Don't miss out on the health support you need

Mental health is as important as other health concerns, says MHV CEO Angus Clelland, in an editorial in Victoria's regional newpapers. 

One of the big worries for health experts in Australia right now is not what you might have thought. It's that our health services may be emptier than we want them to be.

We've all been getting the messages that we have to stay at home if we possibly can to try to "flatten the curve", to make sure that the COVID-19 novel coronavirus does not produce a surge of critically ill patients that our emergency departments cannot manage.

But one of the side effects of that is that many people may not be attending to non-COVID-19 related health issues at the moment.

They may think they would be imposing an unnecessary burden on the health system or they may be fearful of contracting COVID-19 in a health setting.

The worry about that was made clear last week by Dr Michael Kidd, one of the key advisors to Australian governments on the coronavirus.

He said that one of the big lessons from past epidemics and pandemics is that often people don't make sure to get the regular health care they need and that, as a result, we see more deaths then from preventable chronic conditions than from the infectious agent itself.

That's as important a message for mental health as it is for any physical health condition like hypertension or diabetes.

National mental health commissioner Christine Morgan said recently that it's almost impossible for any of us to go through being physically isolated, and in such a scenario of uncertainty as we're having now with the coronavirus without it having some impact on our mental health.

That's even before we consider the stress or anxiety that so many people are now feeling due to employment changes, business closure, financial difficulties, family pressures or other challenges, including pre-existing mental health issues.

There are of course many things we can do to help ourselves and the commissioner has launched the #InThisTogether campaign that brings together resources and tips.

But we may also need to reach out for support.

Therefore we have welcomed significant recent investment in mental health from both the federal and Victorian governments.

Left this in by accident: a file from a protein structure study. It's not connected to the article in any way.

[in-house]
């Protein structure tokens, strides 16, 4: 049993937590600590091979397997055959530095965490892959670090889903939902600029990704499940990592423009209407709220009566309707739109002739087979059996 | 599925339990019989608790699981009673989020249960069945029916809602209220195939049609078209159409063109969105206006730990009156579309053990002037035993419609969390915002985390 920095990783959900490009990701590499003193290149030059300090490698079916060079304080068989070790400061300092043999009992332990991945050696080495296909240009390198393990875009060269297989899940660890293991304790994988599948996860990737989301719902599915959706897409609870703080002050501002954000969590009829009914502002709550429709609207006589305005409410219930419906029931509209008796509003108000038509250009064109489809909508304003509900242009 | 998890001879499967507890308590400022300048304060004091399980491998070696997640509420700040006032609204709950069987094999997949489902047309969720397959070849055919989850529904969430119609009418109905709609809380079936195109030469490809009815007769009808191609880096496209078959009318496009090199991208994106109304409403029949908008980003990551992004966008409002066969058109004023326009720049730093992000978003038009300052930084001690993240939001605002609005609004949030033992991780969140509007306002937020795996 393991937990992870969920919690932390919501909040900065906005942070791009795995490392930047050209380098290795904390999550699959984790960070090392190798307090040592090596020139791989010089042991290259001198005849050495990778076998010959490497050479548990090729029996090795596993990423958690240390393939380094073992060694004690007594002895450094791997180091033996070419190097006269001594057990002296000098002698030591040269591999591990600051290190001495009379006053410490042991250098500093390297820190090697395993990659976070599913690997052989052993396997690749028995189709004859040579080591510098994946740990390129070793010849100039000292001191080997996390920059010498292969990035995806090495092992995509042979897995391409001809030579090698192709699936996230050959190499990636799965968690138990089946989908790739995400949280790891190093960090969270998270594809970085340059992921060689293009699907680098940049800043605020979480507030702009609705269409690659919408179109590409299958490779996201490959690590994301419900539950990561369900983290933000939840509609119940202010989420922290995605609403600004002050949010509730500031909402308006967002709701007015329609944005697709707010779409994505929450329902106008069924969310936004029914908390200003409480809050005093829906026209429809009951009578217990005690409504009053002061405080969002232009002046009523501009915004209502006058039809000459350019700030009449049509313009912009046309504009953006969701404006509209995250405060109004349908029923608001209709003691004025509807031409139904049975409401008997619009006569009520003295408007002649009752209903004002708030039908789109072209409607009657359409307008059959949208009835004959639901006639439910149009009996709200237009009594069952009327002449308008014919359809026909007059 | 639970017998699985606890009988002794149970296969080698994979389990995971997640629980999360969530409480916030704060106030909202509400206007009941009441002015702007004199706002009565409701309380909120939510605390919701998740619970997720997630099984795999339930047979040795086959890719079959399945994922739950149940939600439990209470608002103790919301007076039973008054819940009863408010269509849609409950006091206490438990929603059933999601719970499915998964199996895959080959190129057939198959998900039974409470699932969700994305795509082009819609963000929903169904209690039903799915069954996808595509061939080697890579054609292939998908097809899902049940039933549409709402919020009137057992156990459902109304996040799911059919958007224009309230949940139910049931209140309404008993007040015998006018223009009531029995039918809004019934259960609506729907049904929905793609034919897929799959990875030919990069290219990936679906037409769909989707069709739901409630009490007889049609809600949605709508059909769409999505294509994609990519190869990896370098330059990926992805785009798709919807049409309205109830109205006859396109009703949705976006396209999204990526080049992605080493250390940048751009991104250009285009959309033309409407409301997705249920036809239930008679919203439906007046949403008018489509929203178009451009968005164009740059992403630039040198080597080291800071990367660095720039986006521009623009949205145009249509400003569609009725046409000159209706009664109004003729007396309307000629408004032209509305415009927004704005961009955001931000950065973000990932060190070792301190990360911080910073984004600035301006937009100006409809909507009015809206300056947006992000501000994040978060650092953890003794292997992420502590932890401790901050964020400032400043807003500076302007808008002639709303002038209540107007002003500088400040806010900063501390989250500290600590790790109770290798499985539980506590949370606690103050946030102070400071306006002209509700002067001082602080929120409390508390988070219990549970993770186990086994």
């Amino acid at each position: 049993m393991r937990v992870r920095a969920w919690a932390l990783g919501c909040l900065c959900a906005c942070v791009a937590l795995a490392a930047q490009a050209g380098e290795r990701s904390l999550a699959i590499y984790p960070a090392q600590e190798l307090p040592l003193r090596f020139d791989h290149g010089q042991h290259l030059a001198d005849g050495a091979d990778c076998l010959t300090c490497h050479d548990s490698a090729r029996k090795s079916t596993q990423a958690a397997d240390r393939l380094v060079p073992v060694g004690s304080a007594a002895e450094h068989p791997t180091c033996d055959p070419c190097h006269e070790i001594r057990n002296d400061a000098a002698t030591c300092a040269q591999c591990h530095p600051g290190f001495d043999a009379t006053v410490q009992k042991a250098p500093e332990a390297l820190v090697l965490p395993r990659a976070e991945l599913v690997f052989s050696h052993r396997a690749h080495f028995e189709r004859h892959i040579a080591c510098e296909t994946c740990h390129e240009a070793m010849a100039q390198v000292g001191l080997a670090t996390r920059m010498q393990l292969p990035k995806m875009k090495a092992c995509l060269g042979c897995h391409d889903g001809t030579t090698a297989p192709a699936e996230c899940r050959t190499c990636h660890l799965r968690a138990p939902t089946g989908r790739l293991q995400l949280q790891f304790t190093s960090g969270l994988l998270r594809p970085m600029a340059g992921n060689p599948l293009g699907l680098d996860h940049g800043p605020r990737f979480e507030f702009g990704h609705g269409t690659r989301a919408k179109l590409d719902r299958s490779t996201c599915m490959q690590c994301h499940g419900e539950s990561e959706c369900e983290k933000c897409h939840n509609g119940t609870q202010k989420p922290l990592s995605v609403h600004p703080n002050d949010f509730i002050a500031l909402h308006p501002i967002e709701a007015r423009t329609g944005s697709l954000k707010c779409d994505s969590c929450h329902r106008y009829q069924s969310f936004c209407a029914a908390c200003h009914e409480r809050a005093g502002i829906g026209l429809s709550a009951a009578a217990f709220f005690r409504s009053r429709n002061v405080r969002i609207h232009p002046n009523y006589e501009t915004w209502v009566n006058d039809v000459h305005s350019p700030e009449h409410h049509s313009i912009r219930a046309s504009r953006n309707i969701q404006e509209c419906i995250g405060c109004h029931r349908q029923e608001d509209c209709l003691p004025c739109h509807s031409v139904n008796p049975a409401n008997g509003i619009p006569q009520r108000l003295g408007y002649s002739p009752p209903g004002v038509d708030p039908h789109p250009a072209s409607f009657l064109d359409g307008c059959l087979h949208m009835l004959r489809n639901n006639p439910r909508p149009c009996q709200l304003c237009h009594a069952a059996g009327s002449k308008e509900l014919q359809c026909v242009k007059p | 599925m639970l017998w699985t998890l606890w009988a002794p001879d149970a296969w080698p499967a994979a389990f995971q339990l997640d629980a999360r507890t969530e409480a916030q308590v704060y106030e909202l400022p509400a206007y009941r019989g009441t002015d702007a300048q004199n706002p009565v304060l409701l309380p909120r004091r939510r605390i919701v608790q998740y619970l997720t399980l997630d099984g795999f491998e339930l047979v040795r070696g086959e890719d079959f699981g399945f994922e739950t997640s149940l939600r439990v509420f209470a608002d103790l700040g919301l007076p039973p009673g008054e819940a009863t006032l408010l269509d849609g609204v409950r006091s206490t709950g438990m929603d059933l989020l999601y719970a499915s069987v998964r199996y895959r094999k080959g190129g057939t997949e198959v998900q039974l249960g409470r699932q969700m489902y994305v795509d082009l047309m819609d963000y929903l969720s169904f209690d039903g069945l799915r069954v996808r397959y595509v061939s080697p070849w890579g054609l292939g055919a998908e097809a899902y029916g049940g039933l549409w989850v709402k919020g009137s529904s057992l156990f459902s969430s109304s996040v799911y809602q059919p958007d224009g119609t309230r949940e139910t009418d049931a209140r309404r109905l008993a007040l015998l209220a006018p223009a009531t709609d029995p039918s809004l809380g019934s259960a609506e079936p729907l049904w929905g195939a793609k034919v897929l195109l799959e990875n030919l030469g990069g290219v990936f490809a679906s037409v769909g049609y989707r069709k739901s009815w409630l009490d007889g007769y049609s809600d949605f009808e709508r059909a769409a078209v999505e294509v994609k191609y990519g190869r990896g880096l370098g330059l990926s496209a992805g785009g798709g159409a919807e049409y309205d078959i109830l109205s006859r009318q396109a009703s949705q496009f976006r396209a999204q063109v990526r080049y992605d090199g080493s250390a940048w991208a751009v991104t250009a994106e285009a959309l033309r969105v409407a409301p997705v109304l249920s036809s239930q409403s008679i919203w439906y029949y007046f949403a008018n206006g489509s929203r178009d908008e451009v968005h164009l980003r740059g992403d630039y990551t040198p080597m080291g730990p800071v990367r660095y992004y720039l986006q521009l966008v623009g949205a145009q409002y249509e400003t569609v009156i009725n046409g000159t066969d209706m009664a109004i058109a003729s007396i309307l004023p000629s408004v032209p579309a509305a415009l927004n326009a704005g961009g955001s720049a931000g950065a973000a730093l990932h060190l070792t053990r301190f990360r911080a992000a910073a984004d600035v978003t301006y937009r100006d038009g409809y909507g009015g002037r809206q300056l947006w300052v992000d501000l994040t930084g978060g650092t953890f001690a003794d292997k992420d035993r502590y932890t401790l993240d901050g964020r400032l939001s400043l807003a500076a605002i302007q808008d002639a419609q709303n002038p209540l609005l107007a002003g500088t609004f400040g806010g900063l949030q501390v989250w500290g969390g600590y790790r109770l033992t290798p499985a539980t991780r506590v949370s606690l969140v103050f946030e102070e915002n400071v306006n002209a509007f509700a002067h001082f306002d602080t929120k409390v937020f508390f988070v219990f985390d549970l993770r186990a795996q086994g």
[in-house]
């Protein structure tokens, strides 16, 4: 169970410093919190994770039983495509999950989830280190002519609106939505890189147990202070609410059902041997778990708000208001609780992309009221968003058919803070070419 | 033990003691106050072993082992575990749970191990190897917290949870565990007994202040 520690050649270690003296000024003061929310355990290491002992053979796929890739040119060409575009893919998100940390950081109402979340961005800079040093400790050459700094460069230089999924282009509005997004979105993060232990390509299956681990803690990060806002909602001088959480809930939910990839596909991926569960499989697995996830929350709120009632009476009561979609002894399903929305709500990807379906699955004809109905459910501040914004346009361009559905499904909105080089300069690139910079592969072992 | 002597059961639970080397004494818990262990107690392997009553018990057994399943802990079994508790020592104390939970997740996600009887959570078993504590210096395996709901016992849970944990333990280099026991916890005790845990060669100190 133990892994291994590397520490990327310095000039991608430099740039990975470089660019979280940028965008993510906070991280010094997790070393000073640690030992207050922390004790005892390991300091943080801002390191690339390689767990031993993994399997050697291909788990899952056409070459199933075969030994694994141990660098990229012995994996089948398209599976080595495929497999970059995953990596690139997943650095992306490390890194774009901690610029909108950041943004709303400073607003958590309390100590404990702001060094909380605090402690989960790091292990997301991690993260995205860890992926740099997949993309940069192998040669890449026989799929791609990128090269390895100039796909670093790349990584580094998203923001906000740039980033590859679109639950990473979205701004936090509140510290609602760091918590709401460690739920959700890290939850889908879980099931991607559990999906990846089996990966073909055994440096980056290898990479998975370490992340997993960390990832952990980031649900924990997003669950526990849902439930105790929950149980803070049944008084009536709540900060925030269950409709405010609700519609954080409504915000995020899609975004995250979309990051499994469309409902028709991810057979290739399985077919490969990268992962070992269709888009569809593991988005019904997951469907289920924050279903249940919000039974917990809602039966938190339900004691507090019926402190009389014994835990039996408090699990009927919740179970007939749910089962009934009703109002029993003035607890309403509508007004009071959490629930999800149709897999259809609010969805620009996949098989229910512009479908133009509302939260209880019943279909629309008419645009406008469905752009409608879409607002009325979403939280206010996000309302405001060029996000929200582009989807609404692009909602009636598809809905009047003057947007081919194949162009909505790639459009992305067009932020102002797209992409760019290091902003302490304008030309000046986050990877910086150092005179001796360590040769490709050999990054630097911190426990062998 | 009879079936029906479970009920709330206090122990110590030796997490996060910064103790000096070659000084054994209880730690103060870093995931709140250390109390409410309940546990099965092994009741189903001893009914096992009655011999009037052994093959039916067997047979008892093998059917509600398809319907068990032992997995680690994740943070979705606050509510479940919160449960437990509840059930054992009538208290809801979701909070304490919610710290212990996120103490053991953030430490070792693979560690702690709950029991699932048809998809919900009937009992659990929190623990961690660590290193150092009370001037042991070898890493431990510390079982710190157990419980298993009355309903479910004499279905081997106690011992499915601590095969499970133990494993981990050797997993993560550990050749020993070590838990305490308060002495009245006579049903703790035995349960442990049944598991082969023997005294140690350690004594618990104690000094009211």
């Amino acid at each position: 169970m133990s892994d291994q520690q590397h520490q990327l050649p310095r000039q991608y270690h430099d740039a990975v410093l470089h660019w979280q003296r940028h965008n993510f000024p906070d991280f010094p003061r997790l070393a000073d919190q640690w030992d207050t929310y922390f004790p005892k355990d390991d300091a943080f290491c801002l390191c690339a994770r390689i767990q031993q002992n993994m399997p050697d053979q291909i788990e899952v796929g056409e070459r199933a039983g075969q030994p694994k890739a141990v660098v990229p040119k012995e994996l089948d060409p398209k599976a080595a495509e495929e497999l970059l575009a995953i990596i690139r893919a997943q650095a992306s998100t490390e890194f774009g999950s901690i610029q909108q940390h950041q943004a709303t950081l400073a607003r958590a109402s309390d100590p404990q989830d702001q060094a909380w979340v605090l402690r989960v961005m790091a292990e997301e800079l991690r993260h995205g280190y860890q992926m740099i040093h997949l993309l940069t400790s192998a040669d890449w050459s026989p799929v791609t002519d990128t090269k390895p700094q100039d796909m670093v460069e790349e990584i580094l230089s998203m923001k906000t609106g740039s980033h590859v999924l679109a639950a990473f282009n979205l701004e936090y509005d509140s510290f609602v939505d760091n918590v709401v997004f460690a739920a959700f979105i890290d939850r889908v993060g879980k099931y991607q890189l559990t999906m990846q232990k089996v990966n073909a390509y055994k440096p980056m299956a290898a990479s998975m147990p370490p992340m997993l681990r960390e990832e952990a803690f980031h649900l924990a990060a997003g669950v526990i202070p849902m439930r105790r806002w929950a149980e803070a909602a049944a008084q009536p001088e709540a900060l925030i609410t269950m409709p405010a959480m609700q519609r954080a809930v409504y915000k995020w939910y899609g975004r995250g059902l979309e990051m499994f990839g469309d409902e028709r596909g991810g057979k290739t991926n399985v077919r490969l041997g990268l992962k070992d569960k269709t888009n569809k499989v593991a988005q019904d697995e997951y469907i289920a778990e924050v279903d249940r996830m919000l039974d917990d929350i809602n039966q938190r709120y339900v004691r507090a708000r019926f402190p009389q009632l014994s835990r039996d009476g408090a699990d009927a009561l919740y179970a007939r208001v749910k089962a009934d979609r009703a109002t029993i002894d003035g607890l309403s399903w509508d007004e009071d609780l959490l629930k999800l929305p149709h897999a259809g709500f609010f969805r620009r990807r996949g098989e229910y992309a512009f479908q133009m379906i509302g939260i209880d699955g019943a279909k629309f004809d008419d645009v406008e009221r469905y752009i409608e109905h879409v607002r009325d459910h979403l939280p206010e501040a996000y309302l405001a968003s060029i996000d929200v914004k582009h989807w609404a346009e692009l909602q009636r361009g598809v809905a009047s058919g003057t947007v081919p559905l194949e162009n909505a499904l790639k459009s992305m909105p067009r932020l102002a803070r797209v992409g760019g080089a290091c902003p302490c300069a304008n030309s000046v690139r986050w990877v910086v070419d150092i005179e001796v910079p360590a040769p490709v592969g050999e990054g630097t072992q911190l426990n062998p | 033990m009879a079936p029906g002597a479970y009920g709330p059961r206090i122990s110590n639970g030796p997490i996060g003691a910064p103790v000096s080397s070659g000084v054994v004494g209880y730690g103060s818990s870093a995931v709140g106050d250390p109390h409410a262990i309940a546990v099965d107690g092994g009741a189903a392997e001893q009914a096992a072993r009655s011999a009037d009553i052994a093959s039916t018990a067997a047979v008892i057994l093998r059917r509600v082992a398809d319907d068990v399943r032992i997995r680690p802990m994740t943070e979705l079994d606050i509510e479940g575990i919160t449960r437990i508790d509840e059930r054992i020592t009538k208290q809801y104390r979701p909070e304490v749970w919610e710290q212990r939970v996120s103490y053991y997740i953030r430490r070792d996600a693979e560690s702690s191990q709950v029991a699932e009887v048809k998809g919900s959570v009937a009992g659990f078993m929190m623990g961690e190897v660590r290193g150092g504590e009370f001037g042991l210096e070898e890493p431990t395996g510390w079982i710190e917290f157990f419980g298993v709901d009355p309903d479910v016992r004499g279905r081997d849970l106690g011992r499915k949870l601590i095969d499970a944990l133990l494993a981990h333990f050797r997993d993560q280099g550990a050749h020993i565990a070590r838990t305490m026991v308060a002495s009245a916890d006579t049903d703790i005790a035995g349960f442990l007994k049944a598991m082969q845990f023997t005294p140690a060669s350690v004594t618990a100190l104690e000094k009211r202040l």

That includes $60 million in surge funding announced last week by Premier Daniel Andrews and Minister for Mental Health Martin Foley to help those who already struggle with mental illness and those who are experiencing it for the first time in this pandemic.

The funding is being targeted to important groups and communities and includes the statewide rollout of the Hospital Outreach Post-Suicidal Engagement (HOPE) program in Shepparton and Bairnsdale - a key recommendation of Victoria's Mental Health Royal Commission.

And one of the biggest investments announced by the federal government is the roll-out of telehealth - for health consultations that don't necessarily have to be face-to-face, including mental health services.

That's something we've been urging for years, particularly for rural and regional Australians who, as you know too well, can struggle to physically access health care, either because of a lack of services or lack of transport or other obstacle.

It is truly one of the silver linings in this pandemic, one of the biggest changes in health delivery in Australia in years and one that was developed in just weeks.

We know that telehealth won't suit everyone, but we know it can be very effective.

Here are some tips from community psychologist Lyn O'Grady on how to make the most of it.

1. Log on and check the technology before the starting time.

2. Find a quiet and private place for the session. Have a drink with you and a pen and paper for notes.

3. Take some time before the session to think through what you would like to talk about. Jot down a few points.

4. Be prepared for the technology not to be perfect. Plan with your health professional what will happen if the technology drops out or is hard to manage.

5. Provide the health professional with feedback about how you found the session - what did you like? What didn't work so well? What could make it better for you?

Wishing you all the best in these challenging days.

Angus Clelland is chief executive of Mental Health Victoria

  • Australian Government's digital mental health portal 
  • Beyond Blue's Coronavirus Mental Wellbeing Support Service: 
  • National Mental Health Commission: 
  • Coronavirus Mental Wellbeing Support Line 1800 512 348
  • Lifeline 13 11 14
  • Kids Helpline 1800 551 800
  • Beyond Blue 1300 224 636